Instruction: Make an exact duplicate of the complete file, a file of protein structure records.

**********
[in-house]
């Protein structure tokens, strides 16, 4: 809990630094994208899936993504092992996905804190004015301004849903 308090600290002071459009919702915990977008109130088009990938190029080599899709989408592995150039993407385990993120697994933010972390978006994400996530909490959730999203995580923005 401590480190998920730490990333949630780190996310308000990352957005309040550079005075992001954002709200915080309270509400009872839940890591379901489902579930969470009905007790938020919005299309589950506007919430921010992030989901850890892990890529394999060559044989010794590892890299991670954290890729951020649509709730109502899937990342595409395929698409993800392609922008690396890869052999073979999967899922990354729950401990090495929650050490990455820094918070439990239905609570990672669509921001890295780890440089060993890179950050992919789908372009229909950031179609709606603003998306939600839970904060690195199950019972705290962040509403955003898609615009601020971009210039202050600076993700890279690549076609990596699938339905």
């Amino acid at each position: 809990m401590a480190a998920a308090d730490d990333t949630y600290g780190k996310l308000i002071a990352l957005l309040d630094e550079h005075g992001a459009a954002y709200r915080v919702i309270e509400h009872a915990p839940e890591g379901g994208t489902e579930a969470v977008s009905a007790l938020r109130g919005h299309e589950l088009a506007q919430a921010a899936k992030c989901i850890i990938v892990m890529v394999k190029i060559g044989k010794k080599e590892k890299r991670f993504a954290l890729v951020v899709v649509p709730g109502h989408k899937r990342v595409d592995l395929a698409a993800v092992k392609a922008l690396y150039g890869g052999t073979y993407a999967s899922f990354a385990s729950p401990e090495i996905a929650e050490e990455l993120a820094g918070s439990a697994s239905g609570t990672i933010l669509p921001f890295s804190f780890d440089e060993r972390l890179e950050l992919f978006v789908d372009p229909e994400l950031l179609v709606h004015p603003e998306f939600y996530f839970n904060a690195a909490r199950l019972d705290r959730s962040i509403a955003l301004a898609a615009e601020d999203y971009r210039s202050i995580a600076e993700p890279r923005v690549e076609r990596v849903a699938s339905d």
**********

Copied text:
[in-house]
């Protein structure tokens, strides 16, 4: 809990630094994208899936993504092992996905804190004015301004849903 308090600290002071459009919702915990977008109130088009990938190029080599899709989408592995150039993407385990993120697994933010972390978006994400996530909490959730999203995580923005 401590480190998920730490990333949630780190996310308000990352957005309040550079005075992001954002709200915080309270509400009872839940890591379901489902579930969470009905007790938020919005299309589950506007919430921010992030989901850890892990890529394999060559044989010794590892890299991670954290890729951020649509709730109502899937990342595409395929698409993800392609922008690396890869052999073979999967899922990354729950401990090495929650050490990455820094918070439990239905609570990672669509921001890295780890440089060993890179950050992919789908372009229909950031179609709606603003998306939600839970904060690195199950019972705290962040509403955003898609615009601020971009210039202050600076993700890279690549076609990596699938339905």
């Amino acid at each position: 809990m401590a480190a998920a308090d730490d990333t949630y600290g780190k996310l308000i002071a990352l957005l309040d630094e550079h005075g992001a459009a954002y709200r915080v919702i309270e509400h009872a915990p839940e890591g379901g994208t489902e579930a969470v977008s009905a007790l938020r109130g919005h299309e589950l088009a506007q919430a921010a899936k992030c989901i850890i990938v892990m890529v394999k190029i060559g044989k010794k080599e590892k890299r991670f993504a954290l890729v951020v899709v649509p709730g109502h989408k899937r990342v595409d592995l395929a698409a993800v092992k392609a922008l690396y150039g890869g052999t073979y993407a999967s899922f990354a385990s729950p401990e090495i996905a929650e050490e990455l993120a820094g918070s439990a697994s239905g609570t990672i933010l669509p921001f890295s804190f780890d440089e060993r972390l890179e950050l992919f978006v789908d372009p229909e994400l950031l179609v709606h004015p603003e998306f939600y996530f839970n904060a690195a909490r199950l019972d705290r959730s962040i509403a955003l301004a898609a615009e601020d999203y971009r210039s202050i995580a600076e993700p890279r923005v690549e076609r990596v849903a699938s339905d």